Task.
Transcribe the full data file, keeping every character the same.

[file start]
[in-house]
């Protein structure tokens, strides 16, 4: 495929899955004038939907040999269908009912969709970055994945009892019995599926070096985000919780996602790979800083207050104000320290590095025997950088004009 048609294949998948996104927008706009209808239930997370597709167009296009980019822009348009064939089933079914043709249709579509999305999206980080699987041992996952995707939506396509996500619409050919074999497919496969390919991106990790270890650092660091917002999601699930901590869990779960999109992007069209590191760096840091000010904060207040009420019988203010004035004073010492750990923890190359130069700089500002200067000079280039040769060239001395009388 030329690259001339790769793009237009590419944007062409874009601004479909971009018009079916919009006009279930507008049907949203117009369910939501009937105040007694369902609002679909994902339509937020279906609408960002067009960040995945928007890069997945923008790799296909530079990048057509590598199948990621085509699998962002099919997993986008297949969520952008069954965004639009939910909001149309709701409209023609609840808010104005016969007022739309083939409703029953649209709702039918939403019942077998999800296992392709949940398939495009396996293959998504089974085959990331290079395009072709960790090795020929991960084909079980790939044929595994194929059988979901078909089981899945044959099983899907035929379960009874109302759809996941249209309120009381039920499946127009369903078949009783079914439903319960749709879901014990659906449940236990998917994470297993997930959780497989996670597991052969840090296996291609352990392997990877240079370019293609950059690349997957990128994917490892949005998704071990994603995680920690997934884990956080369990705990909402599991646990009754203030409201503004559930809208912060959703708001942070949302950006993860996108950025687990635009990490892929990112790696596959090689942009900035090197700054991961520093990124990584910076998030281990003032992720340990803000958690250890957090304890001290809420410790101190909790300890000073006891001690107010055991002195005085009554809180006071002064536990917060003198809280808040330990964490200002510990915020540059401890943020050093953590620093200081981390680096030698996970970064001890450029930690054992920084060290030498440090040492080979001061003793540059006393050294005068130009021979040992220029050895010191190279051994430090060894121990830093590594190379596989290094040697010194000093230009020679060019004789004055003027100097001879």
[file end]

[in-house]
């Protein structure tokens, strides 16, 4: 495929899955004038939907040999269908009912969709970055994945009892019995599926070096985000919780996602790979800083207050104000320290590095025997950088004009 048609294949998948996104927008706009209808239930997370597709167009296009980019822009348009064939089933079914043709249709579509999305999206980080699987041992996952995707939506396509996500619409050919074999497919496969390919991106990790270890650092660091917002999601699930901590869990779960999109992007069209590191760096840091000010904060207040009420019988203010004035004073010492750990923890190359130069700089500002200067000079280039040769060239001395009388 030329690259001339790769793009237009590419944007062409874009601004479909971009018009079916919009006009279930507008049907949203117009369910939501009937105040007694369902609002679909994902339509937020279906609408960002067009960040995945928007890069997945923008790799296909530079990048057509590598199948990621085509699998962002099919997993986008297949969520952008069954965004639009939910909001149309709701409209023609609840808010104005016969007022739309083939409703029953649209709702039918939403019942077998999800296992392709949940398939495009396996293959998504089974085959990331290079395009072709960790090795020929991960084909079980790939044929595994194929059988979901078909089981899945044959099983899907035929379960009874109302759809996941249209309120009381039920499946127009369903078949009783079914439903319960749709879901014990659906449940236990998917994470297993997930959780497989996670597991052969840090296996291609352990392997990877240079370019293609950059690349997957990128994917490892949005998704071990994603995680920690997934884990956080369990705990909402599991646990009754203030409201503004559930809208912060959703708001942070949302950006993860996108950025687990635009990490892929990112790696596959090689942009900035090197700054991961520093990124990584910076998030281990003032992720340990803000958690250890957090304890001290809420410790101190909790300890000073006891001690107010055991002195005085009554809180006071002064536990917060003198809280808040330990964490200002510990915020540059401890943020050093953590620093200081981390680096030698996970970064001890450029930690054992920084060290030498440090040492080979001061003793540059006393050294005068130009021979040992220029050895010191190279051994430090060894121990830093590594190379596989290094040697010194000093230009020679060019004789004055003027100097001879």